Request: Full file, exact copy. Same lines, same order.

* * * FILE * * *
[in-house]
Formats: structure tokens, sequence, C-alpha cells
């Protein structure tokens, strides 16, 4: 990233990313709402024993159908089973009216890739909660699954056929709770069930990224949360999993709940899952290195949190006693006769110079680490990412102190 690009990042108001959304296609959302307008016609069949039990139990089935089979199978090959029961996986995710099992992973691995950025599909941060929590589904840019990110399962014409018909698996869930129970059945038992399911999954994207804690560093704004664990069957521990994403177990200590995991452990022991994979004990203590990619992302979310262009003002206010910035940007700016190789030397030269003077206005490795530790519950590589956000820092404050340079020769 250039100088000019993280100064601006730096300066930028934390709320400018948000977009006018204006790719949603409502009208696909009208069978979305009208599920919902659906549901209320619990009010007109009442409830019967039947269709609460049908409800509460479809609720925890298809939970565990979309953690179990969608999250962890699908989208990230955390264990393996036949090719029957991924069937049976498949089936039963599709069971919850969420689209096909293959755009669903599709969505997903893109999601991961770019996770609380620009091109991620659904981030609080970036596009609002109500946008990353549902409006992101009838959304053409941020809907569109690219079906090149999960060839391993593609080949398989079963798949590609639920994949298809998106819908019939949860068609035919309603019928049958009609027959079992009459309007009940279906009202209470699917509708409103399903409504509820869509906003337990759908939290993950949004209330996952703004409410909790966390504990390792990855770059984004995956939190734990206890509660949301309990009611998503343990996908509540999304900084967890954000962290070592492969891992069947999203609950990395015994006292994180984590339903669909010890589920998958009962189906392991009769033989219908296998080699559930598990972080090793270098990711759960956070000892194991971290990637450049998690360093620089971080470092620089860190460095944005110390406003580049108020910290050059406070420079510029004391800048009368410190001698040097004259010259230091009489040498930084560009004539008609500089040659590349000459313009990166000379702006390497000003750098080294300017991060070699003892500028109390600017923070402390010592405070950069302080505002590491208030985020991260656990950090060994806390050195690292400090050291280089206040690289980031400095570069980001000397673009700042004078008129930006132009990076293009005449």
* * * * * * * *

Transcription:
[in-house]
Formats: structure tokens, sequence, C-alpha cells
């Protein structure tokens, strides 16, 4: 990233990313709402024993159908089973009216890739909660699954056929709770069930990224949360999993709940899952290195949190006693006769110079680490990412102190 690009990042108001959304296609959302307008016609069949039990139990089935089979199978090959029961996986995710099992992973691995950025599909941060929590589904840019990110399962014409018909698996869930129970059945038992399911999954994207804690560093704004664990069957521990994403177990200590995991452990022991994979004990203590990619992302979310262009003002206010910035940007700016190789030397030269003077206005490795530790519950590589956000820092404050340079020769 250039100088000019993280100064601006730096300066930028934390709320400018948000977009006018204006790719949603409502009208696909009208069978979305009208599920919902659906549901209320619990009010007109009442409830019967039947269709609460049908409800509460479809609720925890298809939970565990979309953690179990969608999250962890699908989208990230955390264990393996036949090719029957991924069937049976498949089936039963599709069971919850969420689209096909293959755009669903599709969505997903893109999601991961770019996770609380620009091109991620659904981030609080970036596009609002109500946008990353549902409006992101009838959304053409941020809907569109690219079906090149999960060839391993593609080949398989079963798949590609639920994949298809998106819908019939949860068609035919309603019928049958009609027959079992009459309007009940279906009202209470699917509708409103399903409504509820869509906003337990759908939290993950949004209330996952703004409410909790966390504990390792990855770059984004995956939190734990206890509660949301309990009611998503343990996908509540999304900084967890954000962290070592492969891992069947999203609950990395015994006292994180984590339903669909010890589920998958009962189906392991009769033989219908296998080699559930598990972080090793270098990711759960956070000892194991971290990637450049998690360093620089971080470092620089860190460095944005110390406003580049108020910290050059406070420079510029004391800048009368410190001698040097004259010259230091009489040498930084560009004539008609500089040659590349000459313009990166000379702006390497000003750098080294300017991060070699003892500028109390600017923070402390010592405070950069302080505002590491208030985020991260656990950090060994806390050195690292400090050291280089206040690289980031400095570069980001000397673009700042004078008129930006132009990076293009005449």